Chinese War Cemetery Noyelles- sur-Mer © grassrootsgroundswell/Flickr
Roy Peachey (SOAS MA Chinese Studies, 2010) has written Between Darkness and Light, a novel about the contribution of the Chinese Labour Corps in WWI. He outlines his career to date:
My first degree was a BA in Modern History at Oxford, “modern” meaning the 4th Century to 1964! Then I studied for another BA with the Open University in Literature and English Language.
I became especially interested in Chinese language, history and culture while my wife and I were waiting to adopt our first child from China. Given its international reputation, SOAS was the obvious place to study. I really enjoyed the breadth of the course and the opportunity to burrow down into Chinese history and literature.
After a short spell working in a night shelter after uni and an abortive PhD in 17th century history, I became a secondary schoolteacher. I’m now Director of Curriculum Development at The Cedars School, Croydon, while also working for a Catholic charity, studying for a PhD in Theology and contemporary fiction at Nottingham, and trying to develop my writing career. I’ve had three non-fiction books published as well as my novel, Between Darkness and Light.
I was browsing in the SOAS library while working on my MA when I came across Xu Guoqi’s China and the Great War. The title unsettled me: I had a History degree from Oxford and had been teaching History for some years but I had no idea that China had been involved in World War I. I put the essay I was supposed to be writing to one side and started filling in the lamentable gaps in my knowledge. The more I read about the Chinese Labour Corps the more convinced I became that there was a great story to be told, a story that cried out for novelistic treatment.
It is a novel about blindness, a First World War novel in which there is no fighting, a post-war novel about the meeting of China and the West, and an unconventional love story.
Once I had finished an initial draft, I realised that I needed a go-between, someone who could move between China and the Western Front, so I rebuilt the book around Wang Weijun, a Chinese translator with the Chinese Labour Corps who had a one-eyed love of the West that he could not sustain. The metaphor was too good to remain as a metaphor, so I opened the novel with a childhood game of William Tell that went badly wrong. My one-eyed protagonist then discovered the comic potential of his artificial eyeballs while I explored metaphorical and actual blindness: the difference between perception and reality and the very real trauma of sight loss and trachoma that many labourers faced during the war.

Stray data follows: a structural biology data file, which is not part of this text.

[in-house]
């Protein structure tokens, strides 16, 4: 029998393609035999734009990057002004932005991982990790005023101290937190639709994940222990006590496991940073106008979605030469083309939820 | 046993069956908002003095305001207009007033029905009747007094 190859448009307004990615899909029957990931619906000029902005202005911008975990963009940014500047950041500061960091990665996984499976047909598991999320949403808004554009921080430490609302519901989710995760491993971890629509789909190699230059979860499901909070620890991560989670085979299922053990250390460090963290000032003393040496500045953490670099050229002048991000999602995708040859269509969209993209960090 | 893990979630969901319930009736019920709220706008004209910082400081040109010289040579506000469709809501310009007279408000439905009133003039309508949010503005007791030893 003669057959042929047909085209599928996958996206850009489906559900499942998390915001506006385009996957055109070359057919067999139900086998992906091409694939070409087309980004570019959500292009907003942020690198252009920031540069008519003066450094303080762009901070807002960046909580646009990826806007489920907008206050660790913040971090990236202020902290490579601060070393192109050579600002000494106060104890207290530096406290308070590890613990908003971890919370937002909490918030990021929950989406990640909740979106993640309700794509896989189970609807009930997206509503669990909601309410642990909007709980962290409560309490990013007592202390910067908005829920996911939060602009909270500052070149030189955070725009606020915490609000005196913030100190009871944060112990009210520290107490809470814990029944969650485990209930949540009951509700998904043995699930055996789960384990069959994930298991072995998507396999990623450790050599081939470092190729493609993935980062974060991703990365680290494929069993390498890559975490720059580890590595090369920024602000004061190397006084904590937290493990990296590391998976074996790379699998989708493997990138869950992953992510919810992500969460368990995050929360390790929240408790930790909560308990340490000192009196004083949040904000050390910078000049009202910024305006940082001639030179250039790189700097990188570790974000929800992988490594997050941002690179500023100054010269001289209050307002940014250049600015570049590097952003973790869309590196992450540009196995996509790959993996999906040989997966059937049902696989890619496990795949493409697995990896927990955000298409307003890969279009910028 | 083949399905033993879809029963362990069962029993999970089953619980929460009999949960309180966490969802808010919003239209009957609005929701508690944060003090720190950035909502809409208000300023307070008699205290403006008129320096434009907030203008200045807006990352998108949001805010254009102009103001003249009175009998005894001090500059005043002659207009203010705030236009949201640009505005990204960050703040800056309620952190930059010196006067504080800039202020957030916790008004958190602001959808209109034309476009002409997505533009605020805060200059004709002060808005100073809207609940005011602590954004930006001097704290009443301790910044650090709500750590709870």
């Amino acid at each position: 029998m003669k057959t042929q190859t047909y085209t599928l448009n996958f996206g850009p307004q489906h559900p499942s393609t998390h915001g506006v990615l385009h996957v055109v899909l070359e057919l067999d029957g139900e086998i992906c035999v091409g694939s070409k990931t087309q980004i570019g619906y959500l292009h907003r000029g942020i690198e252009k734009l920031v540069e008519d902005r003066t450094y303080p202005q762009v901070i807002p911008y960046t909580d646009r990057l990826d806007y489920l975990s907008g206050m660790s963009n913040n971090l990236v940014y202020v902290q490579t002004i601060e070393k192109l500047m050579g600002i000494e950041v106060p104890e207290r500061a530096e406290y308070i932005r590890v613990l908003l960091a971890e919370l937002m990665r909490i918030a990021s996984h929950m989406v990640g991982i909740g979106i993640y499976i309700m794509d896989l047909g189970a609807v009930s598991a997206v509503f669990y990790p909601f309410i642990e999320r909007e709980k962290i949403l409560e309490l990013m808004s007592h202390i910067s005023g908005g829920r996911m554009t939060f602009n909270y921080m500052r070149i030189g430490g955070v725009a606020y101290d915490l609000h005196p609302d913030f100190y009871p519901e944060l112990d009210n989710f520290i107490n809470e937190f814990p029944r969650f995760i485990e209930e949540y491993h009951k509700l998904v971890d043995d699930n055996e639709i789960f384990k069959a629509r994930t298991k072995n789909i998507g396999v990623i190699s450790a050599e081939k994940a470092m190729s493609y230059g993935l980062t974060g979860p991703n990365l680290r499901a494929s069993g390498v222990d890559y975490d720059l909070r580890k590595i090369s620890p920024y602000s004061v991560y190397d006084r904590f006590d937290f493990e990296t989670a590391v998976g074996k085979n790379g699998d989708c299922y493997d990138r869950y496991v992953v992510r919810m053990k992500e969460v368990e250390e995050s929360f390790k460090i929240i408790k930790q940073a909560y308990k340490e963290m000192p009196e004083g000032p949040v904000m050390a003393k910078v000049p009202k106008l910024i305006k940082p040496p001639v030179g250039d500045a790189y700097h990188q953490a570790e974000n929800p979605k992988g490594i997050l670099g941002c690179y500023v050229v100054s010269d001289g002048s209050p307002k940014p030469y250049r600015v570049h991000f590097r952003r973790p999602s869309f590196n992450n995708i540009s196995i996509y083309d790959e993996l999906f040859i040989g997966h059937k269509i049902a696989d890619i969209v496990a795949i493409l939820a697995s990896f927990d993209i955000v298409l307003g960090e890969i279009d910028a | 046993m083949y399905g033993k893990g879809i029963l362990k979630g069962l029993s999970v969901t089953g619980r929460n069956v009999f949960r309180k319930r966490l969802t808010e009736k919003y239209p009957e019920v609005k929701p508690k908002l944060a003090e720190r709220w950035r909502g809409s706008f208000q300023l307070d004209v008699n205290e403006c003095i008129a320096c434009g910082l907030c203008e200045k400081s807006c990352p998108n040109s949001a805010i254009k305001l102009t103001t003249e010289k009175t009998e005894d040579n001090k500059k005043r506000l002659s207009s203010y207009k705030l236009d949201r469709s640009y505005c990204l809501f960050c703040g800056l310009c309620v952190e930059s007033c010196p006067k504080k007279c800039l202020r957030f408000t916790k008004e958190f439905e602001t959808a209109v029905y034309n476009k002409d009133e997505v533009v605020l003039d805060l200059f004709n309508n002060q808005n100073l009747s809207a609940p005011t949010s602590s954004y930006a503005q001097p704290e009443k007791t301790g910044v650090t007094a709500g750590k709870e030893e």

I have finished writing a novel about a young English boy who travels to China with Lord Macartney’s diplomatic mission in the 18th century and I am in the early stages of writing two other novels, one of which revolves around a great Chinese politician of the early twentieth century. I am also working on some history books for children. I enjoy juggling lots of different projects!
Roy Peachey Between Darkness and Light (Eyrie Press, 2019). To order a copy
“A compelling and audacious novel”
Martin Alexander, Editor-in-Chief, Asia Literary Review
“A tragic epic”
Michel Hockx, Professor of Chinese Literature, University of Notre Dame, USA
“Of all the imaginings of those times, this is a tale that stands out”
T. H. Barrett, Professor Emeritus of East Asian History, SOAS
See also, Roy Peachey, ‘Discovering the Great War of China: A third of a million Chinese labourers helped the Allies defeat the Kaiser, but their huge unsung contribution ended in betrayal’, Standpointmagazine, 26 June 2019
Eventually some 140,000 labourers were recruited by Britain and France, while Russia hired another 200,000 men. By the time China declared war on Germany and Austria-Hungary in August 1917, many thousands of labourers had already travelled to Europe and many had died.
Photographs of the Chinese Labour Corps in France
Roy Peachey is an experienced public speaker and available to give talks about the Chinese Labour Corps and the novel.
(Get in touch: email@example.com)